Intel® NUCs
Support for Intel® NUC products
12306 Discussions

How to boot INTEL NUC DN2820FYKH without a monitor?


I bought a DN2820FYKH for my home server without a monitor, unfortunately, I found it cannot boot without a HDMI monitor that's turns on,

I read

I deeply cannot understand why a NUC needs to boot with a HDMI monitor?!

I do hope you can release a new version of BIOS which can boot without a HDMI monitor soon, is it possible and for how long?

Thank you!

0 Kudos
6 Replies
New Contributor III

I dont think it need a monitor to boot.

However if no monitor is connected/identified during boot the graphic will be disabled (which is a common thing) to save power.

Now the problem comes when you run a GUI based OS such as windows, because according to windows there is now suddently no graphiccard to draw the GUI at so it will fail.

Compared to lets say a Linuxserver who doesnt need any graphiccard to handle incoming SSH-connections.

There are hdmi-plugs one can buy and connect to the output which will fake a monitor so the graphics driver will be happy and the OS will be happy to have a graphic card to draw its GUI onto (and suddently you can now login through RDP to your Windows box).


I can confirm that the DN2820FYKH can boot fine without a monitor.

There have been issues with some BIOS versions; I am using BIOS 47, dated 24.12.2014.

Operating system is now SparkyLinux with Openbox, Version 3.6, with EFI boot. Setting up EFI boot was on-trivial, but possible; I can post some hints if anyone is interested. Note however, that I had to tick the "Legacy Boot" box as well as the UEFI Boot box to get the NUC to boot without the monitor. However, I have verified that it is indeed booting in EFI mode.

I had previously checked that headless boot was possible with Ubuntu Server 14.04, with the same BIOS. It was not possible when I had BIOS 40.


Ok, but there was many security issues since 2014.

Because of that, the v60 locked regression and no downgrade can be done under this one as soon as a newer version is installed. And I did it, I use the latest (v72).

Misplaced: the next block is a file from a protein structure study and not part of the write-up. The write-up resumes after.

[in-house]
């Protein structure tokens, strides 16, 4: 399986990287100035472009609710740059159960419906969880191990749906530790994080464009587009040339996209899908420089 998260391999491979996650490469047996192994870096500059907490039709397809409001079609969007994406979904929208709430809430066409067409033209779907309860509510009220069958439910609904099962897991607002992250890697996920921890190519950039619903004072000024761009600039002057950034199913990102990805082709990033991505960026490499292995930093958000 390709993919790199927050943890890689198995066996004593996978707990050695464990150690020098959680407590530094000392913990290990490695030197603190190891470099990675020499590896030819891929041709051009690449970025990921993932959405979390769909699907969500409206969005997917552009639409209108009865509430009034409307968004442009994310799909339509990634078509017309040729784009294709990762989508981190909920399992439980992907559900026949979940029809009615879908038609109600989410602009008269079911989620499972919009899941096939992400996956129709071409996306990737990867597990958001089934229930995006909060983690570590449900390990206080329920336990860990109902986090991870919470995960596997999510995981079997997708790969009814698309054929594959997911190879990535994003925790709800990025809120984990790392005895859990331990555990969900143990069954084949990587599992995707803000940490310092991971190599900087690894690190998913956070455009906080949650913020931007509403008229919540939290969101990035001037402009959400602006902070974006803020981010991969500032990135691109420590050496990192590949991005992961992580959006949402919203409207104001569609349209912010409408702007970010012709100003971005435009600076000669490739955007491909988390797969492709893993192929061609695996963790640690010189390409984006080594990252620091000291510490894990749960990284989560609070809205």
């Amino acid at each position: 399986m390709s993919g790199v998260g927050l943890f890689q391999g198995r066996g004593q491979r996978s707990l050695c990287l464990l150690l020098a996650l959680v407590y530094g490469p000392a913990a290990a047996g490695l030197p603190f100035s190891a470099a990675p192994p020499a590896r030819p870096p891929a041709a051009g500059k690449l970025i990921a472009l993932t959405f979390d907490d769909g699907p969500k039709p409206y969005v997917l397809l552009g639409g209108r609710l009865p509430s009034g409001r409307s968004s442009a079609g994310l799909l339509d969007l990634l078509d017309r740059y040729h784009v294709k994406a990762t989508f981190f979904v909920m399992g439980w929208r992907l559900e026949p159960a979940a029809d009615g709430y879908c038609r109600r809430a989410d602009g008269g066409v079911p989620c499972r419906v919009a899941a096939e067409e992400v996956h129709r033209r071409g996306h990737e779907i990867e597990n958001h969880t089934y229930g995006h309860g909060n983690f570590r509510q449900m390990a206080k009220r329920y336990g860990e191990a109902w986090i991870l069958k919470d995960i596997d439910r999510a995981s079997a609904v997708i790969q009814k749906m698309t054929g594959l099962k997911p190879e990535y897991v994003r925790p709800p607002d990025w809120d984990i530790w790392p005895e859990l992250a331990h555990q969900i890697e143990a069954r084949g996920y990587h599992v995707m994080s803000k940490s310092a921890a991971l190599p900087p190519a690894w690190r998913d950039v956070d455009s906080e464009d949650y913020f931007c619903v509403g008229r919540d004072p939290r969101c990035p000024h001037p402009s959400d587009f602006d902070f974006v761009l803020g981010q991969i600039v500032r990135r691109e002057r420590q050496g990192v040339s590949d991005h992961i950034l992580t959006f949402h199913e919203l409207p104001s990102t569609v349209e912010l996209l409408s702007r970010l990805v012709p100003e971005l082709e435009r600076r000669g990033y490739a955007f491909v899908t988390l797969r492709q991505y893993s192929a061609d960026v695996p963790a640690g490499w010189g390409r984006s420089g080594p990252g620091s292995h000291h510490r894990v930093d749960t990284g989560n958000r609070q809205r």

The story arround "graphical BIOS need screen resolution in order to boot..." sounds legit BUT previous BIOS works fine like v47 previously mentioned.


          `` Is it intended to NOT support headless boot ? ``

Is it a feature or a bug ?


Thank you for your repply

Super User Retired Employee

It is certainly true that you cannot downgrade past a BIOS that introduces security enhancements (including the upgrade of the ME firmware). Any downgrade that could lower system security is simply not allowed (note: as a hard-and-fast rule, any downgrade of the ME firmware is considered to lower system security).

If you read carefully, @JAlle10 is using Linux, so of course BIOS 47 worked for him (the bug that caused problems at BIOS 40 was fixed in BIOS 42). I believe that, if BIOS 72 doesn't support headless boot of Windows, then BIOS 47 did not support it either. Bottom line, the fact that you cannot downgrade the BIOS is not preventing you from working around this problem.

Since the FY NUC has been discontinued, no resources are assigned and (thus) available to work on its BIOS. This means no bugs or enhancement requests will be addressed (the only exception is security issues, which are resourced separately). If the latest BIOS has an issue with headless boot, then this issue should be considered permanent.

Sorry I didn't have a better answer, but this is the reality of the situation. Remember that you do have a workaround available, namely the use of an HDMI Dummy plug. These plugs are very cheap; as an example, I purchased a 3-pack of plugs (with 4K monitor emulation!) for only US$11 (see here:

Hope this helps,






Thank you for your response.

It sounds legit to maintain only security issues, I was hoping better.

I already use a workarround, but the old one with 3 resistors on a HDMI to VGA adapter ( I think I will consider your suggestion, more reliable and take less space.



Super User Retired Employee

Yea, these dongles are cheap and expose a EDID that makes the graphics engine think there is a 4K-capable monitor present. This ensures the maximum window sizes when accessing remotely.